Hartsville in Darlington County, South Carolina — The American South (South Atlantic)
First Baptist Church
Members of New Providence and Gum Branch Baptist churches under John L. Hart's leadership began Hartsville Baptist, the first church in town, 16 November 1850. A union Sunday school met on the site as early as July 1849. John L. Hart donated land on which the congregation built a sanctuary in 1851. Rev. J. W. Burn served as first pastor for many years. The church joined Welsh Neck Association in 1851, and the SC General
Assembly chartered the congregation in 1853. By 1906 name changed to First Baptist Church. Dr. E. V. Baldy, pastor in 1909, served as first president of Coker College. New congregations established by this church are: Fourth Street 1906; Eastside (now Emmanuel) 1926; Lakeview 1944; South Hartsville 1951; West Hartsville 1952; and North Hartsville 1959. The congregation completed the present sanctuary 1964.
Erected 1995 by Hartsville Centennial Commission. (Marker Number 16-34.)
Location. 34° 22.592′ N, 80° 4.448′ W. Marker is in Hartsville, South Carolina Touch for map. Marker is in this post office area: Hartsville SC 29550, United States of America. Touch for directions.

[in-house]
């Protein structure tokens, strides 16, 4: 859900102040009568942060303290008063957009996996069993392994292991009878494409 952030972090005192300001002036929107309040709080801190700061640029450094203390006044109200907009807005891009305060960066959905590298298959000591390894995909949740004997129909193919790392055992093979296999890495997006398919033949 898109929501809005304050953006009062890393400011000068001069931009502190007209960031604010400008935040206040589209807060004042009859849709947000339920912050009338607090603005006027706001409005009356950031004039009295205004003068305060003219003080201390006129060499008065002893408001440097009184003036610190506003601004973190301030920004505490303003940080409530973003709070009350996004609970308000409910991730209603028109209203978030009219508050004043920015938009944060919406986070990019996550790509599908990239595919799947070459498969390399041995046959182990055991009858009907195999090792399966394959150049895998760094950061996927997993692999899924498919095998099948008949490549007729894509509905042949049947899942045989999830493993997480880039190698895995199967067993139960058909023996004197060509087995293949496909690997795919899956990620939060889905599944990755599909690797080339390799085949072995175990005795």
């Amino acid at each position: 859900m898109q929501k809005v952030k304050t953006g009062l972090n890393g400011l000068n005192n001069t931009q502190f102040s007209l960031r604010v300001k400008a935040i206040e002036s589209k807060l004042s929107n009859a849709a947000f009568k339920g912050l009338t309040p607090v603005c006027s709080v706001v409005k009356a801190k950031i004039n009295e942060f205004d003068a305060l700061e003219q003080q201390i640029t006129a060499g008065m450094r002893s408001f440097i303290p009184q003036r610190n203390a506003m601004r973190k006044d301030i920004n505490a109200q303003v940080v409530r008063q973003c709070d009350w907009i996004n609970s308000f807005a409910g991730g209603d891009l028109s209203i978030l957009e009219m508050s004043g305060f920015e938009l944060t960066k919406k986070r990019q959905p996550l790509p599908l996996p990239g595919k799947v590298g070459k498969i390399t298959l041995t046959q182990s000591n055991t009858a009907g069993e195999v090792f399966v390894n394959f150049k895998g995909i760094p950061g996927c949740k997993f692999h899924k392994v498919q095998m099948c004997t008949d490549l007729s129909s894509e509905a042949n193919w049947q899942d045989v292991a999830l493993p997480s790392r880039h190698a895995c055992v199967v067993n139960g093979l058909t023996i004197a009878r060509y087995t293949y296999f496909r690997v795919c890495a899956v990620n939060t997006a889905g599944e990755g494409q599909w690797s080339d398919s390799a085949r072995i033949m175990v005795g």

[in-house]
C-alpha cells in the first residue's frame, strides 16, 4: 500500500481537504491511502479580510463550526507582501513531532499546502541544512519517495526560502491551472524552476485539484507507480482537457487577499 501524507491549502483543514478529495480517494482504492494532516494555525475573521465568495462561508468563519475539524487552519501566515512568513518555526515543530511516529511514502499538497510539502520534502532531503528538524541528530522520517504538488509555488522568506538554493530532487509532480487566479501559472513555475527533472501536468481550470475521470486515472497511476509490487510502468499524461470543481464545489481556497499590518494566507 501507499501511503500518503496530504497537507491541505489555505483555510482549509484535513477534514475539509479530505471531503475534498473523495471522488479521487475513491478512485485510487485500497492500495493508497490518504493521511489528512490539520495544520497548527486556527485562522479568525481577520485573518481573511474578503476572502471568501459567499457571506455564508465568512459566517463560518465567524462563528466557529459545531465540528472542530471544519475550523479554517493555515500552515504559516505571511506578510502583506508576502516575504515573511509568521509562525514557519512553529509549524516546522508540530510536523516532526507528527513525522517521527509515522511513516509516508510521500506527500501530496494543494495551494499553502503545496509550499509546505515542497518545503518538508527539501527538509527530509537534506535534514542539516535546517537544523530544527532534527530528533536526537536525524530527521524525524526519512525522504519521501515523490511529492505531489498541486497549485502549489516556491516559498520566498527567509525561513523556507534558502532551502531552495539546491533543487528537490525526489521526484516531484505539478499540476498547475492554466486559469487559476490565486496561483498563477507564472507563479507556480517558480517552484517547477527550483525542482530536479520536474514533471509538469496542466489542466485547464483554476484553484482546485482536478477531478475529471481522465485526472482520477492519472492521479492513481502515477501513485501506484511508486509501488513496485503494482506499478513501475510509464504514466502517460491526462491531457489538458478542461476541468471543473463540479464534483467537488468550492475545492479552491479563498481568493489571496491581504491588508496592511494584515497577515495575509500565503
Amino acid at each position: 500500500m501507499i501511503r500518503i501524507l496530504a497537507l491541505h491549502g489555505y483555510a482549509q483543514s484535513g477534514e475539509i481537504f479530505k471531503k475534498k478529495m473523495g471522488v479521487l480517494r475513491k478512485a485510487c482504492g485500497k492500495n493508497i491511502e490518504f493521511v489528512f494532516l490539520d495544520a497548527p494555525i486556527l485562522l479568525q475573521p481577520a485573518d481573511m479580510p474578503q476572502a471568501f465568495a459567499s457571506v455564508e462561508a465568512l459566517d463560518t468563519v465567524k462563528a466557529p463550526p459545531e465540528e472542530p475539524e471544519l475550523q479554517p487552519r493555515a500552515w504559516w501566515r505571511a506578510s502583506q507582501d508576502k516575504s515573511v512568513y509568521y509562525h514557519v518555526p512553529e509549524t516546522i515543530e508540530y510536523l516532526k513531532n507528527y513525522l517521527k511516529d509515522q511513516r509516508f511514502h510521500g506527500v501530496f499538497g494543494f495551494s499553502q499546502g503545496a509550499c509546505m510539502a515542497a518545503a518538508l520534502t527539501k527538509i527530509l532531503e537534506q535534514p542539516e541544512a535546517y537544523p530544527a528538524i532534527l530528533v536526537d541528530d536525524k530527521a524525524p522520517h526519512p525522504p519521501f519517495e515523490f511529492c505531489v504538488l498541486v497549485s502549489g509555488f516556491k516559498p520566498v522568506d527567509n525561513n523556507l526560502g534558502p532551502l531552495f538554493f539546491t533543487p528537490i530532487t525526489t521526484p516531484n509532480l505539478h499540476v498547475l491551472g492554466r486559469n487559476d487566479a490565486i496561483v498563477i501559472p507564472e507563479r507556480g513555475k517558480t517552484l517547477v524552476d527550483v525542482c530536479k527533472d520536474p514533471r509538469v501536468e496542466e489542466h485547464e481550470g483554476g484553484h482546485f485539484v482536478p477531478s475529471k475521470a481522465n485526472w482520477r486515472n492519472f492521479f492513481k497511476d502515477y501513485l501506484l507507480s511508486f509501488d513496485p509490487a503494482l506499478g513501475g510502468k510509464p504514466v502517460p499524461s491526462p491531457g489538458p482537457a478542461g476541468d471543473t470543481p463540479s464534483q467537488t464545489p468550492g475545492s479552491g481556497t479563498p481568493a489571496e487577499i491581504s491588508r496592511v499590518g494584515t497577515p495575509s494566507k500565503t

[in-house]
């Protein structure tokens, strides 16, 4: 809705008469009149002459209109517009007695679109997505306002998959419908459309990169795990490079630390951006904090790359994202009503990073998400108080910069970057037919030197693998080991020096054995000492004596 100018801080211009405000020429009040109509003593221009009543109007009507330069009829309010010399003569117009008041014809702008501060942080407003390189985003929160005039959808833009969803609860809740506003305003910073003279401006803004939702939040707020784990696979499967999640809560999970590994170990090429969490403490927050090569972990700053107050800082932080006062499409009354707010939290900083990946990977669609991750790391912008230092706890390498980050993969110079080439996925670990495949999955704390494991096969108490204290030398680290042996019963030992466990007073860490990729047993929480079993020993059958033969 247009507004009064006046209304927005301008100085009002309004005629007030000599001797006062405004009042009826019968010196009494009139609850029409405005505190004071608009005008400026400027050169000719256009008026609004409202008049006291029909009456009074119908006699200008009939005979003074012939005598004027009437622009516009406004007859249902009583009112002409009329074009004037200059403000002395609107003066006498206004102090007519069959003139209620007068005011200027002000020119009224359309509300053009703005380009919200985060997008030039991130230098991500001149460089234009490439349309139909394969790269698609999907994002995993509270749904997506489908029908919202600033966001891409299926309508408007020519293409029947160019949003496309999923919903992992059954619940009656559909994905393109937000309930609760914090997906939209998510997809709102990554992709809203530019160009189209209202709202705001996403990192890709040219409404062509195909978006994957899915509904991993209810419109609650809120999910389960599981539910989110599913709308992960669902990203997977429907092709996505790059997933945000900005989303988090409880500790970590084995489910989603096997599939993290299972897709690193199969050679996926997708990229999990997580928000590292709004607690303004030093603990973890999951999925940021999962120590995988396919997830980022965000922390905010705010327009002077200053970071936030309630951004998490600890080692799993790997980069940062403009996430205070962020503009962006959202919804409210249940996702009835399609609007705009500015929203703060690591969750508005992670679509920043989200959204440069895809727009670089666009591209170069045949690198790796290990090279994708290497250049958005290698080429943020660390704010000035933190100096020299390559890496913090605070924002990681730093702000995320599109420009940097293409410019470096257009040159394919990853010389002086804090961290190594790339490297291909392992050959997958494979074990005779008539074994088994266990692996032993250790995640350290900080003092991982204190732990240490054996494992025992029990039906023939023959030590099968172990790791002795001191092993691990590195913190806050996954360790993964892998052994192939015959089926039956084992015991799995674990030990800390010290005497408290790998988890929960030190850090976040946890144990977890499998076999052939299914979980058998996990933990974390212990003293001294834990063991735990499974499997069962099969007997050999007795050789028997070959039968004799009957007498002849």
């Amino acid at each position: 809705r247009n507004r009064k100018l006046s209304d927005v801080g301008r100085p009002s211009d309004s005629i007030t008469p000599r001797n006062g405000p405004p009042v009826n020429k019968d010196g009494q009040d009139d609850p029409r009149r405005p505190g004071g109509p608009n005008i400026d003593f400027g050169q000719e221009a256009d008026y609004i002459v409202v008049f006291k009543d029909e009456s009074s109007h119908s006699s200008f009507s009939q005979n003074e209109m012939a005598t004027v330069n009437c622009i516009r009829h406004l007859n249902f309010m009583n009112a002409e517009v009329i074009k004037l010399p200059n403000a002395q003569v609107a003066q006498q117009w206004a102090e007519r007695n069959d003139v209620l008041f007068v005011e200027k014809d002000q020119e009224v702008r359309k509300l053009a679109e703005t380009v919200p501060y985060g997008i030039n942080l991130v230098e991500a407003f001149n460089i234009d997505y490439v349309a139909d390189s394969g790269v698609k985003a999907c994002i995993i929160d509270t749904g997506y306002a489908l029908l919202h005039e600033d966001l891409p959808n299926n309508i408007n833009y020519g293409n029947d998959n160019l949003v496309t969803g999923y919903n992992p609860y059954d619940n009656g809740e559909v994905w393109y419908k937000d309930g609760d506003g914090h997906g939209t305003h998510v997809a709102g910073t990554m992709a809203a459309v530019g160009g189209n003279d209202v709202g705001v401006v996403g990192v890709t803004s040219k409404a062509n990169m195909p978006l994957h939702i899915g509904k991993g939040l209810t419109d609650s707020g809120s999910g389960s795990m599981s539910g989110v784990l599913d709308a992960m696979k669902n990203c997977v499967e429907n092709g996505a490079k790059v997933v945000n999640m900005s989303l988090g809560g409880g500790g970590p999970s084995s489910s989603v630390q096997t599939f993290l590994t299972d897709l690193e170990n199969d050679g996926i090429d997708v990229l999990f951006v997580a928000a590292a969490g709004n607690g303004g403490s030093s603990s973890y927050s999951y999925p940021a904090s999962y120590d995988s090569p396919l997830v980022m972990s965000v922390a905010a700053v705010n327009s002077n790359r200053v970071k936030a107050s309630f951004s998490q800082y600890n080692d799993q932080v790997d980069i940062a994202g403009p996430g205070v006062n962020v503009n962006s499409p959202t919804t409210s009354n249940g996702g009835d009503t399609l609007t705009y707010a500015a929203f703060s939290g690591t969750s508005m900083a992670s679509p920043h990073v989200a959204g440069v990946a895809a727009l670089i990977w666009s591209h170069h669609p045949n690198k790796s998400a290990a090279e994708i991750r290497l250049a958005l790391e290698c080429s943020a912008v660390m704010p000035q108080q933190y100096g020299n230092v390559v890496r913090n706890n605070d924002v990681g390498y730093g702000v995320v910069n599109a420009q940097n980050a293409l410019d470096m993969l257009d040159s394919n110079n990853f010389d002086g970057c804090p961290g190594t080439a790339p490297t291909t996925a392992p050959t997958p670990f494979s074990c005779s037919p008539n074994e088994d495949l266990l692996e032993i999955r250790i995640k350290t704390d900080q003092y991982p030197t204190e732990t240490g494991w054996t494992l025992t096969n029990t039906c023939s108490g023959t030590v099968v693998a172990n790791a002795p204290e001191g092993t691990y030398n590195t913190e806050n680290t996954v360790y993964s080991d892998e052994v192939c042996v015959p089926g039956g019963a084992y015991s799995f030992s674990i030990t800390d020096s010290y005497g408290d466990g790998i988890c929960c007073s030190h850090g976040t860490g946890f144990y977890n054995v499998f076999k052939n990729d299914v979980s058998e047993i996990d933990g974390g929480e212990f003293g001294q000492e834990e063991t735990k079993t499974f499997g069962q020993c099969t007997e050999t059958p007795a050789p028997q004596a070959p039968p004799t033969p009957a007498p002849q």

Other nearby markers. At least 8 other markers are within walking distance of this marker. John L. Hart / John Hart House (#1) (within shouting distance of this marker); David Robert Coker 1870-1938 (approx. 0.2 miles away); James Lide Coker (approx. 0.2 miles away); Hartsville Oil Mill (approx. ¼ mile away); Hartsville Veterans Monument (approx. 0.3 miles away); Welsh Neck High School / Coker College (approx. 0.3 miles away); Carolina Fiber Co. / Sonoco Products Company (approx. 0.4 miles away); Eastern Carolina Silver Company (approx. 0.4 miles away). Touch for a list and map of all markers in Hartsville.
Also see . . . East Home Avenue Historic District National Register of Historic Places Nomination Form. First Baptist Church is included in the East Home Avenue Historic District. (Submitted on November 23, 2010, by PaulwC3 of Northern, Virginia.)
Categories. • Churches & Religion •
Credits. This page was last revised on June 16, 2016. This page originally submitted on November 17, 2010, by David Bullard of Seneca, South Carolina. This page has been viewed 454 times since then and 3 times this year. Photos: 1, 2, 3. submitted on November 17, 2010, by David Bullard of Seneca, South Carolina. • Bill Pfingsten was the editor who published this page.